Depression And Anxiety Can Affect Your Oral Health

 

Source: asapdentist.com

 

This headline is shocking.

 

Not brushing your teeth, sure, we all know that it can provide cavities. It can turn to plaque and tartar which will proceed to gum disease and other oral health problems. Forgetting to floss is also a main teeth and gum health issue. But who would’ve thought that depression and anxiety can rot your teeth? Seriously!?

 

According to the CDC or Centers for Disease Control, 20% of Americans have cavities that are left untreated. This is 1 out of 5 children and adults in the US combined with mild to severe oral health problems. What’s more is that there is a direct link between mental health disorders, specifically depression and anxiety, and bad oral hygiene which can lead to tooth decay and gum diseases. Even prescribed anti-depressants that depressed people take to in order to manage and cope with their disorders is believed to be a cause of cavities.

 

Why anxious and depressed people have oral health issues.

 

Source: health.harvard.edu

 

A study was published in 2004 by the Journal for the Academy of General Dentistry (AGD) and it states that medicines to treat depression and anxiety can promote a dry mouth. If the mouth is dry, it can be a breeding ground for bacteria and then, it is likely that the presence of mouth problems will ensue. This dental condition is referred to as xerostomia. If left untended, it can fast track to severe gum diseases.

 

It is also proven that depressed people don’t want to take care of themselves, physically and that includes oral health. They don’t brush their teeth for days. Poor oral health is one of the effects of depression and even anxiety. The teeth and gums will not clean itself, you know, and this is a really big problem.

 

If the person is depressed for a very long time and doesn’t go out of the house, it is also possible that he or she will not take the time to brush and floss. This is the link that experts are talking about. They will neglect personal hygiene when they are experiencing their “down” moments.

 

There are also other tooth problems brought about by anxiety and depression.

 

Source: breastleftunsaid.com

 

Aside from the deliberate neglect to clean up their teeth and mouth, some people with the disorder can also destroy their teeth by grinding or clenching. The anxious person goes to sleep at night and unconsciously, he or she grinds his or her teeth while sleeping. The enamel of the tooth may wear down because of the act and as they arise in the morning, they experience headaches due to the grinding and clenching. During day time, it is also possible to grind the teeth and the usual consequence is a painful jaw.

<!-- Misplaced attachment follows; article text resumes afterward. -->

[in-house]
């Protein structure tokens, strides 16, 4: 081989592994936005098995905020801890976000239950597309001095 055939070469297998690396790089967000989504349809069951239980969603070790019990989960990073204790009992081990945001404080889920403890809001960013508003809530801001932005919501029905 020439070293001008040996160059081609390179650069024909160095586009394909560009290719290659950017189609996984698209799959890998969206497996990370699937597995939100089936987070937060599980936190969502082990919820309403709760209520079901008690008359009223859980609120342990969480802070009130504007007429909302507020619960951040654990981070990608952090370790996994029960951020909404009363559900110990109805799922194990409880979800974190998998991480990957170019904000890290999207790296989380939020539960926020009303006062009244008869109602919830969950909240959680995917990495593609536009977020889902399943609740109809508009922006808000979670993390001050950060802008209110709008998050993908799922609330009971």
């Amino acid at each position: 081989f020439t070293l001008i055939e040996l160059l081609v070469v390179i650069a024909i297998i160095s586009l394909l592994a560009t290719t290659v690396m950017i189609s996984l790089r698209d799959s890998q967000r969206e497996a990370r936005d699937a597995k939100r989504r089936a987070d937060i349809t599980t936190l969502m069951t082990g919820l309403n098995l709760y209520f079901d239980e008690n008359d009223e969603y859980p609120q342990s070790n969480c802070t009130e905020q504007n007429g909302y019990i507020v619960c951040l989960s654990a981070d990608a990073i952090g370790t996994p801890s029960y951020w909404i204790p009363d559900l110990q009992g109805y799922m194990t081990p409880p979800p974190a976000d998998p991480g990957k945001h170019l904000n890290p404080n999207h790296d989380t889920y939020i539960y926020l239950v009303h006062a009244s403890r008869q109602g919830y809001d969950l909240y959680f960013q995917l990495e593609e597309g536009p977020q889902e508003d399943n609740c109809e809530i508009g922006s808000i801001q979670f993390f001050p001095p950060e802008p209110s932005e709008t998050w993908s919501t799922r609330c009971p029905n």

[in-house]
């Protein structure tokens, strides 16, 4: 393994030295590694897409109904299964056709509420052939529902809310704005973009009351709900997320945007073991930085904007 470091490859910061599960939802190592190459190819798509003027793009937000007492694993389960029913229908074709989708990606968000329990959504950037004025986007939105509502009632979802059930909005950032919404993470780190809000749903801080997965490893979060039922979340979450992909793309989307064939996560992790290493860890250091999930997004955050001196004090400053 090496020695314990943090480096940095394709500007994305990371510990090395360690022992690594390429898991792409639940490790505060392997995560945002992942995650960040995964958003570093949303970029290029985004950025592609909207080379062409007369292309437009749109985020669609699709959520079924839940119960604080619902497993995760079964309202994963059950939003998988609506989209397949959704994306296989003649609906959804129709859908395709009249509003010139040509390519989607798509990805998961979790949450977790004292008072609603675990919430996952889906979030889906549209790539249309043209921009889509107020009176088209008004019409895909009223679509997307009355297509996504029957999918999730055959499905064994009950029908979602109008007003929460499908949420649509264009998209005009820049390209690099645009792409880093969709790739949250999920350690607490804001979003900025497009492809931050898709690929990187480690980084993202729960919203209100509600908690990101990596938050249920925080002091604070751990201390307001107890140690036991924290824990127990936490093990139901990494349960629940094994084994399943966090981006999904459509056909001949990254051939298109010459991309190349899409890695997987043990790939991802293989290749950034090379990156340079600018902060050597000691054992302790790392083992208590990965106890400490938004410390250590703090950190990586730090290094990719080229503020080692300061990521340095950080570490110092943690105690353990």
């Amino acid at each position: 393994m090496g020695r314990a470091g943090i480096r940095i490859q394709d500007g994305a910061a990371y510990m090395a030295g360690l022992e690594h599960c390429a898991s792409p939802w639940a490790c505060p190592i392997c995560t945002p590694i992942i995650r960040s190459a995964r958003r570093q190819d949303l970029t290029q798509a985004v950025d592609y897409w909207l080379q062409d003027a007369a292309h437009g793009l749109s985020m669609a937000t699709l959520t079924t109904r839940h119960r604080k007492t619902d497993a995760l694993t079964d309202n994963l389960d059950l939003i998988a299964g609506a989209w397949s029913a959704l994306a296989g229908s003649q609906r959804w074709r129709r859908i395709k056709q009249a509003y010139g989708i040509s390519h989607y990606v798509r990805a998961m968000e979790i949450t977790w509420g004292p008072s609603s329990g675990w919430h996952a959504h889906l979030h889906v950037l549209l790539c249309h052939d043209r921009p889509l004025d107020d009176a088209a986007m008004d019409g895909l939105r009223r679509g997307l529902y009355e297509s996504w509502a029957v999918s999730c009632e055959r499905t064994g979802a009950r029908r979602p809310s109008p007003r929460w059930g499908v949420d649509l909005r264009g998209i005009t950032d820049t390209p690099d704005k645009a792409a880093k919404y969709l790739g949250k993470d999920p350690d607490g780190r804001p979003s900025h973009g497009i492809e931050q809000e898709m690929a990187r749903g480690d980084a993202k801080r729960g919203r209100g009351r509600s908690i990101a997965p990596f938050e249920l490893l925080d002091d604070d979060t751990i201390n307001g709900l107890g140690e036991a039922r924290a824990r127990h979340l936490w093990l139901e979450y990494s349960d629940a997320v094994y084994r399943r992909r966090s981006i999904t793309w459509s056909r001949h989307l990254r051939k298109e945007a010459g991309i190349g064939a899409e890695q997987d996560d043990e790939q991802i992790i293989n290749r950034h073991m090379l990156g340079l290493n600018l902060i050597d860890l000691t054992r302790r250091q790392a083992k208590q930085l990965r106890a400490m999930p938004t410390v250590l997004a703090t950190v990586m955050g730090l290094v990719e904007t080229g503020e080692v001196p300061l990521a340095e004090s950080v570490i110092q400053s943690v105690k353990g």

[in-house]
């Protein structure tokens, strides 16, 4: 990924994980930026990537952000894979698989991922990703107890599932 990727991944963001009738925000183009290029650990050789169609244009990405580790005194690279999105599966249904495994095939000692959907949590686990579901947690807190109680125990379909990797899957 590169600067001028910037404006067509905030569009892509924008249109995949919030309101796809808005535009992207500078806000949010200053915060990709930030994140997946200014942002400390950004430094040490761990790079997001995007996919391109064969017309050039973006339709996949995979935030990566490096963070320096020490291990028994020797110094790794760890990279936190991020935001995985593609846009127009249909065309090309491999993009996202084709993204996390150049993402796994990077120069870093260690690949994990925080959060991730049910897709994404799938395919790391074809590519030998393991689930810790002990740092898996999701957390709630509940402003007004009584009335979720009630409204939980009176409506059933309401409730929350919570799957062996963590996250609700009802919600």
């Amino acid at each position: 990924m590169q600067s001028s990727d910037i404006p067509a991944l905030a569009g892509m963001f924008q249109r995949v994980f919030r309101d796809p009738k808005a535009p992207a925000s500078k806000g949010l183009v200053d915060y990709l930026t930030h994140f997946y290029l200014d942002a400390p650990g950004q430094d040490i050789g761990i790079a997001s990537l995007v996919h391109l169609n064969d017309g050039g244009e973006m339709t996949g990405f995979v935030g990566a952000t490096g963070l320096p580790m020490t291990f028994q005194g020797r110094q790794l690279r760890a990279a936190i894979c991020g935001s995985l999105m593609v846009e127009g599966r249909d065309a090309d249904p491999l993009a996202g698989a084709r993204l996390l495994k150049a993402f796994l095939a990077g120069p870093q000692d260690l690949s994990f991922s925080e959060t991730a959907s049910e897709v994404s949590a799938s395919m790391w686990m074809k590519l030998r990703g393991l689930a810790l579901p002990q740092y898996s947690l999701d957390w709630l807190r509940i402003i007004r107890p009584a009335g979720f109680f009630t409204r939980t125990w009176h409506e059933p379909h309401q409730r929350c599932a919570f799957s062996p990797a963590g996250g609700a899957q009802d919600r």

It is also believed that an anxious and depressed person can suffer from acid reflux. This acid from the stomach can cause severe damage to one’s oral health by eroding the teeth’s enamel.

 

What to do with this pressing issue?

 

Dentists suggest:

 

  1. Find the strength to brush your teeth at least twice a day for two minutes each session. It is also advisable to use toothpaste with fluoride treatment.
  2. Flossing is a great way to relieve the teeth of food caught in between. It will also inhibit formation of cavities and bacteria on the tight spaces.
  3. To prevent dry mouth, drink water as much as you can. Sugarless gum is also advised to eliminate mouth dryness. Remember, dry mouth can cause bacteria in between teeth to grow. It can also encourage mouth odors.

 

On depression and anxiety…

 

The bigger issue here is your mental health problem. If you are depressed or have an anxiety problem, you have to seek professional help immediately. BetterHelp is one of the ways to reach out for mental health assistance.